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Sarah Platt Decker. Courtesy of the Library of Congress (LC-USZ62-111458).

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Decker, Sarah Sophia Chase Platt (01 October 1855–07 July 1912), clubwoman, suffragist, and community activist, was born in McIndoe Falls, Vermont, the daughter of Edwin Chase, a lumber dealer, paper manufacturer, and Baptist abolitionist known as the “Fighting Deacon,” and Lydia Maria Adams. The family moved to Holyoke, Massachusetts, when Sarah was quite young. She graduated from high school in Holyoke and while still in her teens became active in community work as a trustee of a fund to aid the poor. In 1875 she married a Holyoke merchant, Charles B. Harris....

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Gordon, Kate M. (14 July 1861–24 August 1932), suffragist and civic leader, was born in New Orleans, Louisiana, the daughter of George Hume Gordon, an educator, and Margaret Galiece. Both parents supported equal rights for women and instilled feminist principles in their children. Gordon enjoyed an affluent upbringing in New Orleans, where she received her early education and graduated from Miss Shaw’s finishing school, a private institution for young women....

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Sherwin, Belle (25 March 1868–09 July 1955), suffragist and civic leader, was born in Cleveland, Ohio, the daughter of Henry Alden Sherwin, an industrialist, and Mary Frances Smith. Her father, the founder of the paint-manufacturing Sherwin-Williams Company, was an influential citizen in Cleveland, and because of his example in particular she developed a strong work ethic. From 1886 to 1890 she attended Wellesley College, where she earned a B.S. in history. Some of her professors, particularly ...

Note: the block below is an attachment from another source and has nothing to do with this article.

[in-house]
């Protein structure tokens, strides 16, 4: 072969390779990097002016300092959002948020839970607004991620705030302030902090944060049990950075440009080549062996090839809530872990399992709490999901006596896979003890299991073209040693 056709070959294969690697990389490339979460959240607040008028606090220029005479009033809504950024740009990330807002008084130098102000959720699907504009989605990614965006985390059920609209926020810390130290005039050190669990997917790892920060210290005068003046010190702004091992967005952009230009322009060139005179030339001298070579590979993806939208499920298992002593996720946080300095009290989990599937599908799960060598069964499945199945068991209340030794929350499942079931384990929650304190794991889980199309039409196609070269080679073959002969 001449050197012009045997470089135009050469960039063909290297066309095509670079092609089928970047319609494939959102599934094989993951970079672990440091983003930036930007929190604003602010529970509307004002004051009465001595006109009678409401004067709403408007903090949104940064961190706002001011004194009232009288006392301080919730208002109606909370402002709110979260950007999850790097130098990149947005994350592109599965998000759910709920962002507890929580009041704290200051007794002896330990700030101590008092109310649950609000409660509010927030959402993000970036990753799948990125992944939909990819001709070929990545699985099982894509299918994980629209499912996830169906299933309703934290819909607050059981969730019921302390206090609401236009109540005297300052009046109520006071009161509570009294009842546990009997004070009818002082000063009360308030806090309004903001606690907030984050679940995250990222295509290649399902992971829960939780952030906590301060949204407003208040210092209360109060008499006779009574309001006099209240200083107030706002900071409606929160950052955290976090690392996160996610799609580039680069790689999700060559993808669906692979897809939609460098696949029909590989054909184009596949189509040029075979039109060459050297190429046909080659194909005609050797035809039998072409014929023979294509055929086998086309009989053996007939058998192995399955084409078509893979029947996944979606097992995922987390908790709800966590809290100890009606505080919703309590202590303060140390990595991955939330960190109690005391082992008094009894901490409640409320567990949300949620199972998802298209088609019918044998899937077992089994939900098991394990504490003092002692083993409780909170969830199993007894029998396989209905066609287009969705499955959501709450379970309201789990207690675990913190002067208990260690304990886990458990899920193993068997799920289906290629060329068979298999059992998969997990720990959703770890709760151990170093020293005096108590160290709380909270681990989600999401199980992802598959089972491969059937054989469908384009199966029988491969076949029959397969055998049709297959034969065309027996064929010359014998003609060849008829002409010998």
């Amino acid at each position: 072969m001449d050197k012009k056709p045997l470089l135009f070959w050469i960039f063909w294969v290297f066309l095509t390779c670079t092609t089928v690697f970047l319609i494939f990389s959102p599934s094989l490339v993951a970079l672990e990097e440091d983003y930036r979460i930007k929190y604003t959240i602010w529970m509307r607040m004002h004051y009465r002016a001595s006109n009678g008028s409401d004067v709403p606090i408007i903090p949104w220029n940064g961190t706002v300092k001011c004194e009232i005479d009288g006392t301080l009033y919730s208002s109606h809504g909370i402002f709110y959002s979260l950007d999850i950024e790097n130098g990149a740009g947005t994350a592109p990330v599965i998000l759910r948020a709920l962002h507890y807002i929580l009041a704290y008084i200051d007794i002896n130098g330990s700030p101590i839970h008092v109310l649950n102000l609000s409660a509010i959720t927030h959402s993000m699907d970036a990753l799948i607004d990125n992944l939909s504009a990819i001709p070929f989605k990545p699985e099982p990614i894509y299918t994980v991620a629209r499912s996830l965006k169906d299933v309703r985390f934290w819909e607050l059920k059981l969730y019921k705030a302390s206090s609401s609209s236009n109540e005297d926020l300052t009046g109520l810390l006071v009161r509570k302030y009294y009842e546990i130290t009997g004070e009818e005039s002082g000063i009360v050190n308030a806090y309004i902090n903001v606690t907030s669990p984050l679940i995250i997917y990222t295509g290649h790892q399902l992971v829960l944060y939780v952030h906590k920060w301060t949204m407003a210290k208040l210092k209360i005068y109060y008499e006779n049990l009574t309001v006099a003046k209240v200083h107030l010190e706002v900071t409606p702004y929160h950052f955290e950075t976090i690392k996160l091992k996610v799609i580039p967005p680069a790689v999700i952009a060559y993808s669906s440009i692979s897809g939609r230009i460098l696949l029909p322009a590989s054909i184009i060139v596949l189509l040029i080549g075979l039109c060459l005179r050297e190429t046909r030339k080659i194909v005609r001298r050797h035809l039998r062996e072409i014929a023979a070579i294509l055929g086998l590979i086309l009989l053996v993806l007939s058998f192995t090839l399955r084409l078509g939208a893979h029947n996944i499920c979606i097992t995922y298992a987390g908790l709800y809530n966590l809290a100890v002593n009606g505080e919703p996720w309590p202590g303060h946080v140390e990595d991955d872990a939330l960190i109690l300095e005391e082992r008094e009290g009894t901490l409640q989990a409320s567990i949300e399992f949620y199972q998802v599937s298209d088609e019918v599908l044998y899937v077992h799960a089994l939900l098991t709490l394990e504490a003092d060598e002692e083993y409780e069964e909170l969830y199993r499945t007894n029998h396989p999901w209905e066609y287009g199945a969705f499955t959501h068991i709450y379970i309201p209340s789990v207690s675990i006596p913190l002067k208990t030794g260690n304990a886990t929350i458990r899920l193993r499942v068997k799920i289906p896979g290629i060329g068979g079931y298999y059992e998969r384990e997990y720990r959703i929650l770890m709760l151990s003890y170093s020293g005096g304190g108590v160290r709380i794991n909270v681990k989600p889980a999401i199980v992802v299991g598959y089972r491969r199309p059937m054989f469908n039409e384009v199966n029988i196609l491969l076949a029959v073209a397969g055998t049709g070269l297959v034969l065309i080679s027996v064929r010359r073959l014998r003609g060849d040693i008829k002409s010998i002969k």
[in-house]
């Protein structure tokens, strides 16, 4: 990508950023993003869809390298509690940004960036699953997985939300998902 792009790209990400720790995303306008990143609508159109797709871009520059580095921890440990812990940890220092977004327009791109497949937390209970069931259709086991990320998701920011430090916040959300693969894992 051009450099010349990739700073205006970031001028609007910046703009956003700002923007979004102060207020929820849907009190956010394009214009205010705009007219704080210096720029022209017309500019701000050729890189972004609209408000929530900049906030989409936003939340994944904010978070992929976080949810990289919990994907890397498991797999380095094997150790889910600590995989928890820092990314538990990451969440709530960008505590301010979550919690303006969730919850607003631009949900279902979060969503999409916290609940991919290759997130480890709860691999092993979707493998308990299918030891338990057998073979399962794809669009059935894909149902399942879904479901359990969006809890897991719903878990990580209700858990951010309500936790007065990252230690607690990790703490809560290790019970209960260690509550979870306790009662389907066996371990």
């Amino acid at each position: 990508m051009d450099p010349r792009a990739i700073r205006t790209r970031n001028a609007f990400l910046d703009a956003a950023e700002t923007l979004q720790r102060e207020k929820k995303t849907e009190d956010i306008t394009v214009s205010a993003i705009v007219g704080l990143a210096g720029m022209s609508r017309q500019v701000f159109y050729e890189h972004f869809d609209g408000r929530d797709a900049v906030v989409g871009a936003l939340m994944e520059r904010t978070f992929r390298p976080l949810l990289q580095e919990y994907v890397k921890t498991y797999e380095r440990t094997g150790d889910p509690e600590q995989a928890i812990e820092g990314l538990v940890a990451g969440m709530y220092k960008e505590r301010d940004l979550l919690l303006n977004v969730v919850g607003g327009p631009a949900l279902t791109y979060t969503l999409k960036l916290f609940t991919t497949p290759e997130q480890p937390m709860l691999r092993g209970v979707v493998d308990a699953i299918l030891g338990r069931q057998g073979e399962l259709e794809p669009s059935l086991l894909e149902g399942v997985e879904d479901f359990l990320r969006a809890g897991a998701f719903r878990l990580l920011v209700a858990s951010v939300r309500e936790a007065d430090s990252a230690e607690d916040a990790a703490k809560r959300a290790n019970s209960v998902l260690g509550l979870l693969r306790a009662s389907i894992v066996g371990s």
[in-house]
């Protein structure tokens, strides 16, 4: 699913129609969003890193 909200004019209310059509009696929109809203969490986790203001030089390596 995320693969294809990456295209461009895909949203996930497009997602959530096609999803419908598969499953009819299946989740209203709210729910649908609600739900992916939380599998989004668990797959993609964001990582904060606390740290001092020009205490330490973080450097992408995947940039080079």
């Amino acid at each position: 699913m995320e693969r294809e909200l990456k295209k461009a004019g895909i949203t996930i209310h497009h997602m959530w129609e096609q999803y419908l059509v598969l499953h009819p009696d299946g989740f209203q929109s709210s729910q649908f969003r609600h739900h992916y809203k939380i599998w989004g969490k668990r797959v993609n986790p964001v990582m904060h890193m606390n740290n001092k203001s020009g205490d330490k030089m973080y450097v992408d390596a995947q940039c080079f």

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Ueland, Clara Hampson (10 October 1860–01 March 1927), teacher, suffragist, and civic leader, was born in Akron, Ohio, the daughter of Henry Oscar Hampson, an unsuccessful businessman, and Eliza Osborn. Her father, discharged in 1863 from the Union army because of unspecified ailments, died a year later, leaving his impoverished widow with two small children. The trio of Hampsons sought refuge with Eliza’s sisters, initially in Faribault, Minnesota, and then in Minneapolis. They finally settled in a small apartment over a hardware store in an area of the city that prompted Maud Conkey Stockwell, a schoolmate, friend, and later a fellow suffragist, to comment, “I can remember thinking how incongruous she was with all the saloons around that district. She was dark and slim, a beauty beyond compare” (B. Ueland, “Clara,” p. 16). Despite her surroundings and continuing poverty, Clara was happy in school and a well-adjusted young woman. It says something about her character that she refused other invitations to a junior class dance to go with the only African-American boy in the school, because she felt he needed friendship and support....